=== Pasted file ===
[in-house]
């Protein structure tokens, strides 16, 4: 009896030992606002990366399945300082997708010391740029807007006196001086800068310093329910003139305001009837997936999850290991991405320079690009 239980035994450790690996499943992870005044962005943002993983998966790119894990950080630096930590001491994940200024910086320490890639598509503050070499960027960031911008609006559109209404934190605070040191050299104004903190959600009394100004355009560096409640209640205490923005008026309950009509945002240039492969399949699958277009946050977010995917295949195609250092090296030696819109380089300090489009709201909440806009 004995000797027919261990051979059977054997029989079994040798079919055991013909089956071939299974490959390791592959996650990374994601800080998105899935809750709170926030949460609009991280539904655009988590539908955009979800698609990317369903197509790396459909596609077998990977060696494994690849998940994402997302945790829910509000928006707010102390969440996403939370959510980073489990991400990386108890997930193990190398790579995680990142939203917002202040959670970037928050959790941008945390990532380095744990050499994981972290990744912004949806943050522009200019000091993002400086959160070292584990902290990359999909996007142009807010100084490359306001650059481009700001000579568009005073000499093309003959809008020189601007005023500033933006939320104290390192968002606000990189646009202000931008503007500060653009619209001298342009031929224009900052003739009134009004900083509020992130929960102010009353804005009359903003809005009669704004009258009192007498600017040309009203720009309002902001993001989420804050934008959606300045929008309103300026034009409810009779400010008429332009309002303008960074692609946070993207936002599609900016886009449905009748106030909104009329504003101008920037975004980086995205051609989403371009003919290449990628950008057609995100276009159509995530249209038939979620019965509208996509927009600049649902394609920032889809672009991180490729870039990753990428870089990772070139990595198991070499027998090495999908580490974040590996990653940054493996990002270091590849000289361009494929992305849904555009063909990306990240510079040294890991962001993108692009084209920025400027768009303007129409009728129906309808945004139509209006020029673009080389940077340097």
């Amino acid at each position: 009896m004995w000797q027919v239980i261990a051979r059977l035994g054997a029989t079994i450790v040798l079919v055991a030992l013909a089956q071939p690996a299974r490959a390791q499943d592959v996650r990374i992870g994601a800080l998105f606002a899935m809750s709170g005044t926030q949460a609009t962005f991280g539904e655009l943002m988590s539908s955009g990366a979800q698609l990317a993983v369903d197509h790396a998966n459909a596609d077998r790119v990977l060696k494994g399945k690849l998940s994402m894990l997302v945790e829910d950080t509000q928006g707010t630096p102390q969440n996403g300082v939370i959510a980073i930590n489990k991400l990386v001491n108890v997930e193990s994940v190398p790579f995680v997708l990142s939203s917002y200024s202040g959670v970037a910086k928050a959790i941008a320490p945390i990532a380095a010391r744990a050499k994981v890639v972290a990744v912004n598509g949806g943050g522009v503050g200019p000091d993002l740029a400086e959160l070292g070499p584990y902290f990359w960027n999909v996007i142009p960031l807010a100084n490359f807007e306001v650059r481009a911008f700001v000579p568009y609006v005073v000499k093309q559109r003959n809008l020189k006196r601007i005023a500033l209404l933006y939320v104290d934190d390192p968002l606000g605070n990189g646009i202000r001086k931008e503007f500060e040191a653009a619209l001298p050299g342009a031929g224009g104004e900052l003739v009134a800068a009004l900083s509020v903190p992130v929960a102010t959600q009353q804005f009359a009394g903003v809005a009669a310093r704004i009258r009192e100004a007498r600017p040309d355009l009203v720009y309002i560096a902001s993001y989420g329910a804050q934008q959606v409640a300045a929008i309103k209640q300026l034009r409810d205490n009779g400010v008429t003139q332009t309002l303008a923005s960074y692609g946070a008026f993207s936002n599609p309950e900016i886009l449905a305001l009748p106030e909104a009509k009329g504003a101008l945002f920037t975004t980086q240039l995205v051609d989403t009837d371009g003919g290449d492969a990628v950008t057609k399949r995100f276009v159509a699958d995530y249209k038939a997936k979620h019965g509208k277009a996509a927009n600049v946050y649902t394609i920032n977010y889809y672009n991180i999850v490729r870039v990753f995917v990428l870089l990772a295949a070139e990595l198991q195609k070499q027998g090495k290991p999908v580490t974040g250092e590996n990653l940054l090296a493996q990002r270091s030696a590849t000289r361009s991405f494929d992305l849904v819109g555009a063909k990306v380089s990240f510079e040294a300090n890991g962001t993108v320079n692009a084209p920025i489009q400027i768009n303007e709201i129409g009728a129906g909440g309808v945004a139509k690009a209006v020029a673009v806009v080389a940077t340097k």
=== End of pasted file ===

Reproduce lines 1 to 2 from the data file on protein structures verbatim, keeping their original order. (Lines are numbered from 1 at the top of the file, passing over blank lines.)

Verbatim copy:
[in-house]
């Protein structure tokens, strides 16, 4: 009896030992606002990366399945300082997708010391740029807007006196001086800068310093329910003139305001009837997936999850290991991405320079690009 239980035994450790690996499943992870005044962005943002993983998966790119894990950080630096930590001491994940200024910086320490890639598509503050070499960027960031911008609006559109209404934190605070040191050299104004903190959600009394100004355009560096409640209640205490923005008026309950009509945002240039492969399949699958277009946050977010995917295949195609250092090296030696819109380089300090489009709201909440806009 004995000797027919261990051979059977054997029989079994040798079919055991013909089956071939299974490959390791592959996650990374994601800080998105899935809750709170926030949460609009991280539904655009988590539908955009979800698609990317369903197509790396459909596609077998990977060696494994690849998940994402997302945790829910509000928006707010102390969440996403939370959510980073489990991400990386108890997930193990190398790579995680990142939203917002202040959670970037928050959790941008945390990532380095744990050499994981972290990744912004949806943050522009200019000091993002400086959160070292584990902290990359999909996007142009807010100084490359306001650059481009700001000579568009005073000499093309003959809008020189601007005023500033933006939320104290390192968002606000990189646009202000931008503007500060653009619209001298342009031929224009900052003739009134009004900083509020992130929960102010009353804005009359903003809005009669704004009258009192007498600017040309009203720009309002902001993001989420804050934008959606300045929008309103300026034009409810009779400010008429332009309002303008960074692609946070993207936002599609900016886009449905009748106030909104009329504003101008920037975004980086995205051609989403371009003919290449990628950008057609995100276009159509995530249209038939979620019965509208996509927009600049649902394609920032889809672009991180490729870039990753990428870089990772070139990595198991070499027998090495999908580490974040590996990653940054493996990002270091590849000289361009494929992305849904555009063909990306990240510079040294890991962001993108692009084209920025400027768009303007129409009728129906309808945004139509209006020029673009080389940077340097």